The monument includes a henge, a Romano-British amphitheatre and Civil War fieldworks situated in the centre of Dorchester. The henge, amphitheatre and fieldworks are superimposed on one another with visible remains of all three elements. They survive as a roughly circular enclosure bank with an internal diameter of up to 64m, the bank measuring approximately 4m wide, broken and terraced in places with a maximum height of 4m externally and 5.6m internally. There is an entirely buried internal henge ditch, and a bulge in the earthworks to the south west marks the site of the gun emplacement. From the centre of the enclosure the ground slopes gradually upwards. The single entrance is to the north east. The gun emplacement has levelled part of the bank and is composed of a steep ramp of material with a level platform thus created on the summit. A large stone once existed on the western side of the entrance until 1846 when it was buried. No traces of this stone were made during partial excavations in 1879 or during those of H St George Gray in 1908 - 13. The latter excavations revealed the Neolithic origins of the enclosure with an external bank and internal ditch, the latter constructed by a series of at least 45 funnel-shaped shafts up to 11m in depth cut into the chalk. Finds included antler, animal and human bone, flints, carved chalk including a phallic-shaped object and limited pottery including a Grooved Ware sherd and a Beaker sherd from secondary fill material. Antler picks have subsequently produced un-calibrated radiocarbon dates of 1690-1700 bc +/- 70. During the Romano-British period the henge earthworks were modified by the internal excavation of an oval, level arena floor and the cutting of seating into the scarp and bank which was subsequently revetted with either chalk or timber. Chambers were cut into the bank to the south west and one on each side of the centre. Objects recovered on the arena floor and elsewhere suggested a 4th century date for the final usage of the amphitheatre although there was a 2nd century inhumation. The Civil War fieldworks were begun in 1642 and are visible as terraces and a gun emplacement platform to the south west. An unfinished well near the north western edge of the arena and finds of 160 lead pistol bullets on the eastern bank all date to this phase, along with an up to 2.7m wide ditch beyond the northern enclosure bank. Subsequently the interior of the enclosure was under cultivation, and ridge and furrow was noted on Taylor's map of Dorset in this area in 1765.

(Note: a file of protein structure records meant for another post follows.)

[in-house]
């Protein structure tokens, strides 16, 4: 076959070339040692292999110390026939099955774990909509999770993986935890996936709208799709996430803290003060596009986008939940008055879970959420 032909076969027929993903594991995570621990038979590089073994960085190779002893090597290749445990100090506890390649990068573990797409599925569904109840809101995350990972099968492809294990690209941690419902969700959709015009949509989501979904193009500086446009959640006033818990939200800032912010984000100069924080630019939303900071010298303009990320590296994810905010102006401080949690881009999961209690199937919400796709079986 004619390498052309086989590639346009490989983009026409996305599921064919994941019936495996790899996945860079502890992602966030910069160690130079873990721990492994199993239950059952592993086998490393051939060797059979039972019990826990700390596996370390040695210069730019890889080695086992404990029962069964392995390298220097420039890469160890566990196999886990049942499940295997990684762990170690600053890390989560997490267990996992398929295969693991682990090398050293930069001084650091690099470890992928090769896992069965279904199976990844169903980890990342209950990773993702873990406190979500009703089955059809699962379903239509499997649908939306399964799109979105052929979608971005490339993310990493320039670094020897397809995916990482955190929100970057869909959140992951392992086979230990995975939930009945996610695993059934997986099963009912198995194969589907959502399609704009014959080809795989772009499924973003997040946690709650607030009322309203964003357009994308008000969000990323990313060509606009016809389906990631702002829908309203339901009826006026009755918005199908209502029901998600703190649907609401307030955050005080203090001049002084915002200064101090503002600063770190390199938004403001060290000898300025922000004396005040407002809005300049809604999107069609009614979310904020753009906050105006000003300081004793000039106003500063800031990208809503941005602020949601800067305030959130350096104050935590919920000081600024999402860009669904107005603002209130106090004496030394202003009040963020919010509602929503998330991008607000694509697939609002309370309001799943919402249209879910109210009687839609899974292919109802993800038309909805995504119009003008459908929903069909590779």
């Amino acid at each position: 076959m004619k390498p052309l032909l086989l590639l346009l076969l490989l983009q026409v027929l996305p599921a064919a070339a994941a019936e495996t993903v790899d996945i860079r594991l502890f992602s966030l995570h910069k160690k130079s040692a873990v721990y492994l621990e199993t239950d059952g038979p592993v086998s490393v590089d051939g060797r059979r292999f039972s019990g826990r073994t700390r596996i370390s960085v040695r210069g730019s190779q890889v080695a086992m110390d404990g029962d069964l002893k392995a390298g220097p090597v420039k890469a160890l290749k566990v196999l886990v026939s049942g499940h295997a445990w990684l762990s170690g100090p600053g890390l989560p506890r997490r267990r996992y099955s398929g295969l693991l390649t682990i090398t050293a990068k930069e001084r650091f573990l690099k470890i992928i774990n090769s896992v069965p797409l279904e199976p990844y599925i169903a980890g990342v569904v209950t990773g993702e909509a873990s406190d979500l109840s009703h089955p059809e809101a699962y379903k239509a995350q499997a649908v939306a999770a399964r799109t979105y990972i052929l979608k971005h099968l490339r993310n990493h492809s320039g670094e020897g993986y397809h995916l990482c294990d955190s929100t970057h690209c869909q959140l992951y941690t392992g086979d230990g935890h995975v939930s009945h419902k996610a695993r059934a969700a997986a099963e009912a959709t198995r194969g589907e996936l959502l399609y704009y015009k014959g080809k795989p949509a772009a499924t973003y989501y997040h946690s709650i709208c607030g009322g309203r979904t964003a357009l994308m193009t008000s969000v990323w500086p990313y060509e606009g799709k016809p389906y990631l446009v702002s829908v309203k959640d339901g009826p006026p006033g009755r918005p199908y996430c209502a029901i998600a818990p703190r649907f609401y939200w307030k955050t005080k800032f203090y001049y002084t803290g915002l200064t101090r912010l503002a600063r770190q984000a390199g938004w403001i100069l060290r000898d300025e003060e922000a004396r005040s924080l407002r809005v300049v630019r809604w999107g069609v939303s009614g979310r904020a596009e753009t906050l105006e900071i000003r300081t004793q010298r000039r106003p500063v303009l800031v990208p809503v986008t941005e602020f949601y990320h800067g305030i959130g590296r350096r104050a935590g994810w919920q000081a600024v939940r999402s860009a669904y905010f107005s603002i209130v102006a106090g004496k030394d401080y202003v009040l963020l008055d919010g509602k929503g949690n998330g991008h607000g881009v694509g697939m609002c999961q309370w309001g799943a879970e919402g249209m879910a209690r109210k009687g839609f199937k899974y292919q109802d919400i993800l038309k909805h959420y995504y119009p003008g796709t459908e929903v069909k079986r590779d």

PastScape Monument No:-451843